Night, After Night, After Night (1969)

Paving the way for the slew of sex and horror films which proliferated during the 70s, but not getting any of the credit, Night After Night After Night (dreadful title, that) is tawdry, badly made, and yet strangely enjoyable.

There's a killer on the loose in London, and whilst our typically craggy copper DI Rowan investigates, Judge Lomax (Jack May, who was also in The Archers, apparently) is busy in court, dishing out harsh sentences to everyone who comes before him.

Night… is a film stuffed full of possible red herrings, and the first is introduced to us in the guise of Lomax's weasel-like clerk, Carter.

"Another terrible murder last night," he reports to his boss while they are in chambers. "The 'permissive society', they call it. I call it lack of discipline. I blame the women, walking about the streets half naked. They ask for it."

Judge Lomax and his unfulfilled wife meet up in a restaurant with Rowan and his far saucier missus, and when Rowan gets called away to interview a suspect in the case, the judge and his wife give Mrs Rowan a lift home.

The suspect (who fits the description of the killer given by a witness - black leather jacket, long hair) is called Laver, and he's a right little charmer. He's also already known to Rowan, who replies to his request for a brief with: "Solicitor? You can't even spell it! Don't wave your rights at me, son. The public's got rights too, you know!"

Laver's alibi involves what he was up to the previous night with a girlfriend, but when Rowan describes it as "making love" he spits back: "Love? I banged her in the bushes, and she liked it! Ask around, I bang every girl I meet!"

Of course, with a water tight alibi like that, the police have to let him go - and it's not long before he's "banging" a couple more "birds" in another clump of bushes (you can see why they go for him, he's a looker).

Meanwhile Carter the clerk has narrowly avoided getting caught reading a jazz mag by the judge ("Women will pander to the lowest of men's nature") and decides to head off to a strip club, where a spotty, slightly overweight girl proceeds to take everything off (my eyes!).

With Rowan out investigating the murders, his wife is left alone in the house - and while she enjoys a bath the killer has let himself in, and she is brutally murdered (in quite a surprise twist).

Rowan is understandably upset by this, and vows to track down the murderer. "Somewhere there is a raving lunatic," he tells a colleague after the funeral.

"I know, but where? Who?" comes the reply.

"You don't know?"


"All I have got to do is prove it," he deadpans, starting a one-man crusade which literally makes Dirty Harry's persecution of Scorpio look like it comes from a much better film with higher production values and a more thoughtful script.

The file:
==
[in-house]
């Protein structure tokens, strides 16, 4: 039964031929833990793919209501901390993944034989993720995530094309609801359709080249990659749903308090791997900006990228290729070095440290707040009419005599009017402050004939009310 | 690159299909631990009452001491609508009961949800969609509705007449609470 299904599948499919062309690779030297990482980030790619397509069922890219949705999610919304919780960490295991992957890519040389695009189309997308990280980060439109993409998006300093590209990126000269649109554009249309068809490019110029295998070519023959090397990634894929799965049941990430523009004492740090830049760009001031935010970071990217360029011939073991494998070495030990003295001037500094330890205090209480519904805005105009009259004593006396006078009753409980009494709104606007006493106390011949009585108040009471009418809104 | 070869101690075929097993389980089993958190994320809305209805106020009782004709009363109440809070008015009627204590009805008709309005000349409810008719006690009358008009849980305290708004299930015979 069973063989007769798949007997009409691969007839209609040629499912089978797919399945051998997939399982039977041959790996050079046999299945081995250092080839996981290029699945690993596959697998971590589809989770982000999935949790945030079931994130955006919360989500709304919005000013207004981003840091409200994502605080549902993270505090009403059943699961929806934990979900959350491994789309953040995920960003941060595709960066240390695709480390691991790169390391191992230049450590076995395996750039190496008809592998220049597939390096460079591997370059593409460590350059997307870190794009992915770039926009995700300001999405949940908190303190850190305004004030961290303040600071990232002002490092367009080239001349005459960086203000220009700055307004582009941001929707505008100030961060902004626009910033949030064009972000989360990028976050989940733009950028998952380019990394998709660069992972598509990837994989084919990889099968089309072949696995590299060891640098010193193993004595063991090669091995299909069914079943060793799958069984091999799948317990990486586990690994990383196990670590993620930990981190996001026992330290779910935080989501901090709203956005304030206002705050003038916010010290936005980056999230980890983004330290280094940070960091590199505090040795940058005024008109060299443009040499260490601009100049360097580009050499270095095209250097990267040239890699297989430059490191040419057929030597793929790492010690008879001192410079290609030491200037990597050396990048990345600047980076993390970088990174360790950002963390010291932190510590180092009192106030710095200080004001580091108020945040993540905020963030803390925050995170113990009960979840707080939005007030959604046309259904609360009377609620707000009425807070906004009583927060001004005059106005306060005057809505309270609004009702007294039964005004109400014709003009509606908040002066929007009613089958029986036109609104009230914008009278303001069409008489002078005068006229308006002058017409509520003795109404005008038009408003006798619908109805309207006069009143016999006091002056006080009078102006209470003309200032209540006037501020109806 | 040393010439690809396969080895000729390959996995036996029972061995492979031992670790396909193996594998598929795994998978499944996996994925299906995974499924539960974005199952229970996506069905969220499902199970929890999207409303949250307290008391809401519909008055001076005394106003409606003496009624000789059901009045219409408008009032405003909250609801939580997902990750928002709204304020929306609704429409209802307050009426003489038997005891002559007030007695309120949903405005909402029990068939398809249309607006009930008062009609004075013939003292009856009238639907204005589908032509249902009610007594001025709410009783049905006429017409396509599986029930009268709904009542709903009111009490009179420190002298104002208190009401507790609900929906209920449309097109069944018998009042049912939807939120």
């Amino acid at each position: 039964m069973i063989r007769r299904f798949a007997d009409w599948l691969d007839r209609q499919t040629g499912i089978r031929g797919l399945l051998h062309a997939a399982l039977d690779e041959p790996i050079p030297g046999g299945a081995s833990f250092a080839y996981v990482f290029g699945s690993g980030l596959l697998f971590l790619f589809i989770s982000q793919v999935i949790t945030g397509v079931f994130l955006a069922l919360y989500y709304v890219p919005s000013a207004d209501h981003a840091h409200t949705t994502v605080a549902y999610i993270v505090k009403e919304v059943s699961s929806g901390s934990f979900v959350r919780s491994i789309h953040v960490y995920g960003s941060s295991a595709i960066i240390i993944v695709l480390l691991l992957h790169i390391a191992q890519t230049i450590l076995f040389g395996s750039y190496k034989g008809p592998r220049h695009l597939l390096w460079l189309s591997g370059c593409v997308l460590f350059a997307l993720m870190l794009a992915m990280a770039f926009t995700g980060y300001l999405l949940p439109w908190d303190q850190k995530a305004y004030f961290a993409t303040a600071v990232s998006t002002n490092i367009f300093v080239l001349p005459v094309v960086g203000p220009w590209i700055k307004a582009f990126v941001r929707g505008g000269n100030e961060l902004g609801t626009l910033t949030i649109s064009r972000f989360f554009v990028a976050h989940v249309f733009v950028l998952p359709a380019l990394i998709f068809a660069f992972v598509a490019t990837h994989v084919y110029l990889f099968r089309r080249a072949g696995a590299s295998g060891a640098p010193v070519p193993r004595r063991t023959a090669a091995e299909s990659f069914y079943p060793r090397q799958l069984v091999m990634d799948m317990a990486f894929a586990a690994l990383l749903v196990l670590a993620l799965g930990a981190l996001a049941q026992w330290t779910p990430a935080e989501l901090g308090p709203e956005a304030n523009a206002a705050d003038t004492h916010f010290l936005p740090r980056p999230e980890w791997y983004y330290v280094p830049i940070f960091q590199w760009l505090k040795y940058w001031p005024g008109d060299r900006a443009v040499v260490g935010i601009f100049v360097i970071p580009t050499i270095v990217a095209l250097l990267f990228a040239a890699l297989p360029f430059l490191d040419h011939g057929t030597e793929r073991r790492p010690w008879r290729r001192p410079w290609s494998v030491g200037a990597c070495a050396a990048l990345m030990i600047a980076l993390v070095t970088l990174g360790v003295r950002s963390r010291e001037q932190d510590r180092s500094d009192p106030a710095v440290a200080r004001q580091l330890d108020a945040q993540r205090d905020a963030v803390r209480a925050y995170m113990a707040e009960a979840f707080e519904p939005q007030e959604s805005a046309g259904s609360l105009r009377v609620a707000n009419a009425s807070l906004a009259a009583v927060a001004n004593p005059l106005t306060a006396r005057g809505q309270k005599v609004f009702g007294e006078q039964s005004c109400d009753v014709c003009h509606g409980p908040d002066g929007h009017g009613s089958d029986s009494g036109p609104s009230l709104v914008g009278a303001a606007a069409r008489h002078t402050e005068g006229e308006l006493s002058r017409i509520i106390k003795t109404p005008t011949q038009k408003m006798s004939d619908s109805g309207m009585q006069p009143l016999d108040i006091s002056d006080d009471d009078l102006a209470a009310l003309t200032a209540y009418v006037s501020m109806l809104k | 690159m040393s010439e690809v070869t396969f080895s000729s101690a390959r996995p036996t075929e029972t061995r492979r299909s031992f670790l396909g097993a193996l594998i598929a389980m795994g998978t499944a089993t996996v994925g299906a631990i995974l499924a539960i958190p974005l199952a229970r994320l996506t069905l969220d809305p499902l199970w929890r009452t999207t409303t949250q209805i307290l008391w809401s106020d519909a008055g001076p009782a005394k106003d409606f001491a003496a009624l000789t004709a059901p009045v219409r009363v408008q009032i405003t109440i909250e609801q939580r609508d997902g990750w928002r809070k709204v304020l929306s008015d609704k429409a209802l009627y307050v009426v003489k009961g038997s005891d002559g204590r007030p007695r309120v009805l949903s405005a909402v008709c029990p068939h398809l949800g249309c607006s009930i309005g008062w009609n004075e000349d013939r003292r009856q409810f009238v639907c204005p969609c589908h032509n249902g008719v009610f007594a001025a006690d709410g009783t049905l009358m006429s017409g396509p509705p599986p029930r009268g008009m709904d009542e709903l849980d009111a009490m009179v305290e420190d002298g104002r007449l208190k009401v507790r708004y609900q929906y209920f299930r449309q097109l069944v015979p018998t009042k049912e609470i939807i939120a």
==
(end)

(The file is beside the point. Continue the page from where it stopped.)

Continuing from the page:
Back at court, the judge (who is looking more pale and sweaty by the minute) is handing out ever-harsher sentences - a prostitute who stabbed a customer in self defence gets the "maximum sentence". "He must be mad," mutters one solicitor. "Someone should put him away," replies another.

After the fat, spotty stripper is the next to meet the wrong end of the killer's knife, the judge catches Carter with his rhythm publication. "You read that filth?" the judge spits. "You know how I feel about it! Overcome it, or it will destroy you! All day, every day, I have to suffer degradation, perversion, and every other sickening thing in society! I don't expect to put up with it in my own chambers!"

After yet another sex murder, Rowan mutters "he's for it now" (the whole persecution thing is becoming a bit wearing by this point), and Laver is finally arrested, charged and set to appear in court (before Judge Lomax).

Lomax has already given a lecture to a doctor: "I may not be able to remove a cancer of the body, but I can remove it from society. Who cares about individuals? I see society as a whole, and what I see is damning!"

After this little soliloquy, things don't look too promising for the finally worried Laver, especially when the judge takes one look at him in the dock and remarks: "The boy is evil, I can see all the evils of the world in his face."

It's at this point that the killer is finally revealed, but in the interests of not spoiling the film I won't reveal who it was (if you can't guess). Suffice to say that he manages to add transvestitism to his list of kinks while running away from the police, does a mean impression of Richard Ashcroft in the video for Bittersweet Symphony as he makes his way through Shepherd's Market dressed in his leather jacket and wig, and even manages to hire a prostitute during his flight.

Studying her naked body, he utters the great line: "So soft, so beautiful - and yet, so evil! Help me!"

Night After Night After Night is a strange film of double standards. On the one hand it was basically made for the sex cinemas of Soho (and did quite brisk trade, apparently), yet thoughout it decries pornography as the root of all evil. The killer is seen fondling pictures of naked women before going out on his rape and murder sprees, and all the suspects are seen to have an unhealthy obsession with left-handed reading material. The film gives the impression that the makers wanted to say something, but ended up shoehorning in as many topless women as their budget would allow (it certainly didn't stretch to decent lighting or sound).

Still, the great dialogue and astonishing tastelessness of the proceedings makes up for any such shortcomings, although at times it's difficult to follow just which topless blonde is being stabbed to death this time…

Last updated: February 25, 2010

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Night After Night After Night 1969

Night After Night After Night 1969

Night After Night After Night 1969

Night After Night After Night 1969

Night After Night After Night 1969


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